Keeping a Journal

Journal from Peter Pauper Press
Last June I began to keep a journal. To date, my words and thoughts have consumed three booklets. Today, I started the fourth.
I began writing to reflect and find solutions and quickly discovered that my thoughts, written upon each line of each page, have provided me insight into my life. I have reached into the past, wished into the future, while distilling all of it in present time as I write and live my life. I have introduced my journals to books I'm reading, sometimes writing down important passages which are kept as  illumined treasures within quotation marks. Each day, no matter where I find myself, I allow my thoughts to travel from mind to hand to pen, draining my uncensored thoughts, feelings, and impressions onto each page. At this point, I venture out into the world wide web searching for an image of an ancient journal and, instead, discover a website introducing me to a 2010 documentary film, entitled, 1000 Journals. I incorporate this side trip, here.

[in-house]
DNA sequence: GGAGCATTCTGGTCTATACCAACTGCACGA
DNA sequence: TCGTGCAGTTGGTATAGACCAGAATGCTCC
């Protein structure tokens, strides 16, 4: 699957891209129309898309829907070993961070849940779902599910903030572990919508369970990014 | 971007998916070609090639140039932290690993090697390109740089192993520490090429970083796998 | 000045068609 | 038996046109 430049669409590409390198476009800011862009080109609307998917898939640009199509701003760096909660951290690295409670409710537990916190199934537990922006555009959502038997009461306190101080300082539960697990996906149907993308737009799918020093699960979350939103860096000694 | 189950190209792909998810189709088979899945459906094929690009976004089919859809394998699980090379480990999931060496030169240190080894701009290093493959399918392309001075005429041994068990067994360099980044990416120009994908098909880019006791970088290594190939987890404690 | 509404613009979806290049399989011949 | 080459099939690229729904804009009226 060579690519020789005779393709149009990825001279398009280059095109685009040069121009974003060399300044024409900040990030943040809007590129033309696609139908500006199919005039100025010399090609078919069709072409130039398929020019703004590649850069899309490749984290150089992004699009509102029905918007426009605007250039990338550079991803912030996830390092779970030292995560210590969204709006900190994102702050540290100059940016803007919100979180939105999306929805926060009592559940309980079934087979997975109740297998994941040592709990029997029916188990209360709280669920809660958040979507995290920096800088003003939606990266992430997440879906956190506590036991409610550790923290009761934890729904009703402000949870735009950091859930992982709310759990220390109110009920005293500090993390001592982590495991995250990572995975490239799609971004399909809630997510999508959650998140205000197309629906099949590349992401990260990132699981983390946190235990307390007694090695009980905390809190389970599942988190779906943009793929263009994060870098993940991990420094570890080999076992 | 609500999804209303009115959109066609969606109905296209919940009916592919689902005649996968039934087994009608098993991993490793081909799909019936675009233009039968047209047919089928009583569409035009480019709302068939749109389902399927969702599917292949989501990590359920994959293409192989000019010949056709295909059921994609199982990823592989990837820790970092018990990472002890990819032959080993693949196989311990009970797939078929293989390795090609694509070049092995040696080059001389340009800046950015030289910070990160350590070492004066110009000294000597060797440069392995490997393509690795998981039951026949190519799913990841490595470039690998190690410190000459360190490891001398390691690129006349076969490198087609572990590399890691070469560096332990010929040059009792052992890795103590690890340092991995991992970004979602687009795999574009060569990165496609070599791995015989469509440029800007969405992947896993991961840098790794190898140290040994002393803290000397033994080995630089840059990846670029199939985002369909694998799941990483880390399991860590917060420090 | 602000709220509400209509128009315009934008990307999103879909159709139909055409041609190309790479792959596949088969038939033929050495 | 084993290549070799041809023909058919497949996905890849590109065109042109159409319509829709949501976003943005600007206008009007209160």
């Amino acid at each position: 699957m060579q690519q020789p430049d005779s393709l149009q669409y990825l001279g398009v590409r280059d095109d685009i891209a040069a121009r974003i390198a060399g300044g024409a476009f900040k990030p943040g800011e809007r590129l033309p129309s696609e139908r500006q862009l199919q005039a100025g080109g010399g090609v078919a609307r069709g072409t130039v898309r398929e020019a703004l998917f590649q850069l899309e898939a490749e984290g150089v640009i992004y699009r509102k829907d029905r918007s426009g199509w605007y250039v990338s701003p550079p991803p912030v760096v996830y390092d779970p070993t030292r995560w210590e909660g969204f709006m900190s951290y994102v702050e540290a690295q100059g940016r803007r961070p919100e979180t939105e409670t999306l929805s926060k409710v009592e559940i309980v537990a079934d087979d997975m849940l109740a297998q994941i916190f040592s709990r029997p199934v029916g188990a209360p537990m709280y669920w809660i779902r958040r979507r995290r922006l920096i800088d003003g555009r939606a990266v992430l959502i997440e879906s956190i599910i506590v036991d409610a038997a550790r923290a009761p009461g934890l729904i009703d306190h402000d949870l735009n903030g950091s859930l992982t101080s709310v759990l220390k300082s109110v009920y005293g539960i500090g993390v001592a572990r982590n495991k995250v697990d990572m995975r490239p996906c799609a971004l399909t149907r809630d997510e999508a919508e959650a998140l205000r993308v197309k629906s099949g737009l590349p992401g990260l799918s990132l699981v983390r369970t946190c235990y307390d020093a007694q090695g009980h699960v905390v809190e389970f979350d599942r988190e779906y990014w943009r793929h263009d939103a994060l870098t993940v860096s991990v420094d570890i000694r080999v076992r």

Deciding to take this detour is similar to journal writing, where the pen twists and turns, loops over and under, dots an "i", crosses a "t", takes one thought and returns to another, describes a feeling or memory, finally completing the excursion either on one page or in another; a thought, perhaps completed in a future booklet.
While some journals display text, drawing and diagrams, mine contain writing only - descriptions of feelings, eternal ruminations of past encounters and fearful, non-existent, futures.
As I write, I never give thought to past journal keepers - the Japanese ladies who recorded their thoughts and dreams in the tenth century, or to those who walked the streets of Renaissance Florence by day while recording their thoughts in the evening at a beautifully carved wooden desk, or even James Cook as he set out to sea, recording the passage of each day.
Cook's Endeavour Journal, 1768-1771, National Library, Australia
Mostly, writing about thoughts and feelings in present time is enlightening. With each passing day and each entry, I understand that no challenge is too great to overcome. With time, patience and enthusiasm, the important things remain, while fears dissolve into illusive space.


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